Velocity nodes and accuracy nodes may not overlap, they generally do, but in some cases they do not, hence in such cases super tight groups at 100m from an accuracy node that isn't overlapping a velocity node is useless at 1000m. This post is specifically for ladder testing with intent to find a velocity node for long range shooting, it is a mathematical method, see the title? Also, this can be done at 15m if you want to... I never said anything about shooting at beyond 200m during the data collection, mostly people only have the chrony a few feet from the muzzle, after that, this method doesn't really care where the bullet ends up, but by shooting at a target at say 100m, or 200m at the same time will also help with checking if the vibrational nodes and pressure nodes overlap or atleast follow the superposition principle comfortably enough to further the development of the powder, case, primer, projectile combination you are trying to develop.

      SC, just you wait...you'll start stretching that .204 further and further, reloading some 50 grainers for longer range stuff and soon you will be tuning that beast for knocking over foxes at half a km....

      Cheers decoy, I'm not fussed it was expected, it is simply making a tool public for those that wish to use it, once set up it actually makes the process of finding a velocity node faster than any other method I know of, you simply click run it spits out an answer i.e. its basically instant, like all those wonderful shooting apps everyone seems to be using and accepting... :P

      Nuthead, basically yes, but excel is bad, also r^2 values should be over 0.9, but that requires sufficient data, my suggestion is, take the first derivative (ask Wolfram Alpha to do it for you) of the equation excel spits out for you after you fit a poly, then plot the derivative that Wolfram gives you, this is a plot of the rate of change of propellant vs velocity, where this is a minimum is the region of stability for velocity vs proppelant... or PM me your data.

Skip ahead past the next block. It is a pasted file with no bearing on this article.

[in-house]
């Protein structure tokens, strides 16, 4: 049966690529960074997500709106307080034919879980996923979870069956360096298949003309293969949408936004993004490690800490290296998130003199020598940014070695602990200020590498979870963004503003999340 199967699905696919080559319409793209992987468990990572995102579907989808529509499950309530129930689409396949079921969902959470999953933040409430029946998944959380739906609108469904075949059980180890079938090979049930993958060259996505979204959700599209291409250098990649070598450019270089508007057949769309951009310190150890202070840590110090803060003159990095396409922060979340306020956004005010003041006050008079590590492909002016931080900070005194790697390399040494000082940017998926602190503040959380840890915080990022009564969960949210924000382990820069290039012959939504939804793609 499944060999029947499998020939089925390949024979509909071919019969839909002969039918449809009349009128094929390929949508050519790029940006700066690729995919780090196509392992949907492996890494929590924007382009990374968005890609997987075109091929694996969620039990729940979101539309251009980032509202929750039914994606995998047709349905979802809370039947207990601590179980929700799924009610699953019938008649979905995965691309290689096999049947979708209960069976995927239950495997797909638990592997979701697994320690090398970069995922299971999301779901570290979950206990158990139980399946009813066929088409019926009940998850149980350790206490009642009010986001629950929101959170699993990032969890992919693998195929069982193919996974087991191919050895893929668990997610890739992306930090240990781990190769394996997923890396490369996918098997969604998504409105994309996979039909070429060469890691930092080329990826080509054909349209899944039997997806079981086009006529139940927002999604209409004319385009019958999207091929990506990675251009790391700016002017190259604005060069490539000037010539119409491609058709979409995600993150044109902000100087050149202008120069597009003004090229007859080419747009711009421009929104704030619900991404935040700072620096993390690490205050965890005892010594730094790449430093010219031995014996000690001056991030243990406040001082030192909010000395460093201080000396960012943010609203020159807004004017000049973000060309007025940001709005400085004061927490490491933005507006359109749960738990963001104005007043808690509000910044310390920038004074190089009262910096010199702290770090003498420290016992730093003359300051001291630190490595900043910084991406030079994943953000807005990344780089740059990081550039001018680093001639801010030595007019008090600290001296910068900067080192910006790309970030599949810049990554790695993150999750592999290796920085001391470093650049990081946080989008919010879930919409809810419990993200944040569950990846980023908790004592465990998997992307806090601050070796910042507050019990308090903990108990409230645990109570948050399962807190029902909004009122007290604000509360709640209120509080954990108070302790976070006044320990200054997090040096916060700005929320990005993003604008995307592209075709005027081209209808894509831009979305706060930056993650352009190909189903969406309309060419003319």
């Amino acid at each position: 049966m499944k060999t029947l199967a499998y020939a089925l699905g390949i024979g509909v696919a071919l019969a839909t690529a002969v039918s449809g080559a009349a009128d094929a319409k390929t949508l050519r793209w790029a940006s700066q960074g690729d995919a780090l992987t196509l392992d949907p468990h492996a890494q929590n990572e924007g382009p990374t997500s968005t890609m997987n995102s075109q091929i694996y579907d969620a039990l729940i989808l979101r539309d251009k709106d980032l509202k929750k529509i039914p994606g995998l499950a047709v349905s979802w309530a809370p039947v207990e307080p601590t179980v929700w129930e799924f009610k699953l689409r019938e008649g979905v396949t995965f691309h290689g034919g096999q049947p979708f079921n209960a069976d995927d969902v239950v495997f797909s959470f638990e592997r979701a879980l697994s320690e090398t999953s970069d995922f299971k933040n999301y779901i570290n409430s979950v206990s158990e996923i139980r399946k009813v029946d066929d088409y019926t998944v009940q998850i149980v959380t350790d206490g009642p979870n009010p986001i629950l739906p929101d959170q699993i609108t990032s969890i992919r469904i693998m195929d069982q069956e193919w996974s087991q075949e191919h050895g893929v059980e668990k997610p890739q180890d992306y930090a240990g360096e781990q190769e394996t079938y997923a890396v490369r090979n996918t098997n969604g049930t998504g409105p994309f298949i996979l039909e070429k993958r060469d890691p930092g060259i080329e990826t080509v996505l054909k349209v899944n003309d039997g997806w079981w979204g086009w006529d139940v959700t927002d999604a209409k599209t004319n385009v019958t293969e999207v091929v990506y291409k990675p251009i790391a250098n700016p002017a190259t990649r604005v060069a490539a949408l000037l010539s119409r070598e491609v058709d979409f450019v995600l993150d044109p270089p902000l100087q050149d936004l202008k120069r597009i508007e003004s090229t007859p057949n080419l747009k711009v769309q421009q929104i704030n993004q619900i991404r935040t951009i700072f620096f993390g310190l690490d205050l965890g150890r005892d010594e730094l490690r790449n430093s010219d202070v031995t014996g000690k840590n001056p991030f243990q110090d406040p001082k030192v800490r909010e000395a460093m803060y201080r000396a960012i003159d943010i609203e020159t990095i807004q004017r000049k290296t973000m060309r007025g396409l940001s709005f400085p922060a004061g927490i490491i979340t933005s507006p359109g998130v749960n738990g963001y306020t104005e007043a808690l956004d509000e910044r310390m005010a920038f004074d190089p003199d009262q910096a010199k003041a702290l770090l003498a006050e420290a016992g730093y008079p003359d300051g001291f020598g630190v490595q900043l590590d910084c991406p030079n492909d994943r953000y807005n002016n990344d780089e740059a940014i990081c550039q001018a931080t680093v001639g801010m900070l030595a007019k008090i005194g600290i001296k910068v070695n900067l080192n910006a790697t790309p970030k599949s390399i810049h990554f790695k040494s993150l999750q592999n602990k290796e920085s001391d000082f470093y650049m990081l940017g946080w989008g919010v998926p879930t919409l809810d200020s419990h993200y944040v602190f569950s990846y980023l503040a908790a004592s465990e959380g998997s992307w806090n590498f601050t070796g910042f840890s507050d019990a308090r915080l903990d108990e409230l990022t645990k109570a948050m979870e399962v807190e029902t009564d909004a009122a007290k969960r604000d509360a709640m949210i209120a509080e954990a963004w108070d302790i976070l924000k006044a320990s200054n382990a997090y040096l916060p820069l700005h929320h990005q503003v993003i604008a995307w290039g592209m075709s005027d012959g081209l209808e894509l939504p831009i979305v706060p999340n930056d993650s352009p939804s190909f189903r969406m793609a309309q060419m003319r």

Also, I reposted this here because of your chrony ladder test thread, basically it is part of my argument that in the search for load stability the first step is to simply find a velocity node, accuracy can be tuned by other means, adjusting seating depth, neck tension e.t.c., but when it comes to vertical dispersion velocity is king, so find the stable pressure range (i.e. the stable velocity/powder range) first by doing a 0.5 grain (or less if you want) ladder test watching for pressure but measuring the velocity of each and finding the node as I've described, or if you want just PM me your data and i'll send back your velocity nodes for the given data set.

  • #3
    Interesting...think I'll just stick to using factory ammo at short ranges. Way more fun.
    I'm in love with Jennifer Hawkins and Alessandra Ambrosio

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    • Guest's Avatar
      Guest commented
      Editing a comment
      Nice post Andy,

      from what I can gather are you saying just plot the powder charge and mv data on the x and y and then run a polynomial line of best fit over the graph? What kind of r squared values do you come up with?

      then i assume you are looking for points on the predictive plot where mv is less sensitive to charge weight. and use these as a basis to begin testing loads.

      doesn't this mean the data generation/ collection partis able to be conducted at any distance?